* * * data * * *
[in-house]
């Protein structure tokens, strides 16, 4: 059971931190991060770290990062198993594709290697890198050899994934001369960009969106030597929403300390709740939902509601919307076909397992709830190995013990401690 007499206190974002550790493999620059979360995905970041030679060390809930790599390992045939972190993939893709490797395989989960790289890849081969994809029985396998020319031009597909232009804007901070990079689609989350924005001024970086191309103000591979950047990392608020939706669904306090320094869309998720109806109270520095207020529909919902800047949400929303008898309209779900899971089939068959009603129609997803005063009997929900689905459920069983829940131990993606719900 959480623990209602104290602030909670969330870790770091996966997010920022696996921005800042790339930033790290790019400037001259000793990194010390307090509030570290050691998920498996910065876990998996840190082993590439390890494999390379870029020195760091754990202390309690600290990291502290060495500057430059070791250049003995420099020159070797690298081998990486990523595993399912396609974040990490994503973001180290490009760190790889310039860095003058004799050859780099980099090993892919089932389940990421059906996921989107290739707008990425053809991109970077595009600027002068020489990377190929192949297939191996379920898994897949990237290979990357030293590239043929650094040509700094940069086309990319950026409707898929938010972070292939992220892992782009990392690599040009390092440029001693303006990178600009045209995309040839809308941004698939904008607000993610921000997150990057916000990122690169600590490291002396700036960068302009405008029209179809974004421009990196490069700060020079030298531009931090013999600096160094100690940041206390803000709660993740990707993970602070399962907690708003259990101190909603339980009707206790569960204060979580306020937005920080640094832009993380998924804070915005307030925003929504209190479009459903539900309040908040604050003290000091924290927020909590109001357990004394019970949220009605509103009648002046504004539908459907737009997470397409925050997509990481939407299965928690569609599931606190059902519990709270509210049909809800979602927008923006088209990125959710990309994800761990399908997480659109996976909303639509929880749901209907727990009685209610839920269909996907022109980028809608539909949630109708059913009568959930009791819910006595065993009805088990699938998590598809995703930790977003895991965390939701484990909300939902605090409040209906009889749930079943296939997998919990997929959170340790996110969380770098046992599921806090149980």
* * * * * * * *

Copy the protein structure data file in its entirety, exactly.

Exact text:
[in-house]
């Protein structure tokens, strides 16, 4: 059971931190991060770290990062198993594709290697890198050899994934001369960009969106030597929403300390709740939902509601919307076909397992709830190995013990401690 007499206190974002550790493999620059979360995905970041030679060390809930790599390992045939972190993939893709490797395989989960790289890849081969994809029985396998020319031009597909232009804007901070990079689609989350924005001024970086191309103000591979950047990392608020939706669904306090320094869309998720109806109270520095207020529909919902800047949400929303008898309209779900899971089939068959009603129609997803005063009997929900689905459920069983829940131990993606719900 959480623990209602104290602030909670969330870790770091996966997010920022696996921005800042790339930033790290790019400037001259000793990194010390307090509030570290050691998920498996910065876990998996840190082993590439390890494999390379870029020195760091754990202390309690600290990291502290060495500057430059070791250049003995420099020159070797690298081998990486990523595993399912396609974040990490994503973001180290490009760190790889310039860095003058004799050859780099980099090993892919089932389940990421059906996921989107290739707008990425053809991109970077595009600027002068020489990377190929192949297939191996379920898994897949990237290979990357030293590239043929650094040509700094940069086309990319950026409707898929938010972070292939992220892992782009990392690599040009390092440029001693303006990178600009045209995309040839809308941004698939904008607000993610921000997150990057916000990122690169600590490291002396700036960068302009405008029209179809974004421009990196490069700060020079030298531009931090013999600096160094100690940041206390803000709660993740990707993970602070399962907690708003259990101190909603339980009707206790569960204060979580306020937005920080640094832009993380998924804070915005307030925003929504209190479009459903539900309040908040604050003290000091924290927020909590109001357990004394019970949220009605509103009648002046504004539908459907737009997470397409925050997509990481939407299965928690569609599931606190059902519990709270509210049909809800979602927008923006088209990125959710990309994800761990399908997480659109996976909303639509929880749901209907727990009685209610839920269909996907022109980028809608539909949630109708059913009568959930009791819910006595065993009805088990699938998590598809995703930790977003895991965390939701484990909300939902605090409040209906009889749930079943296939997998919990997929959170340790996110969380770098046992599921806090149980």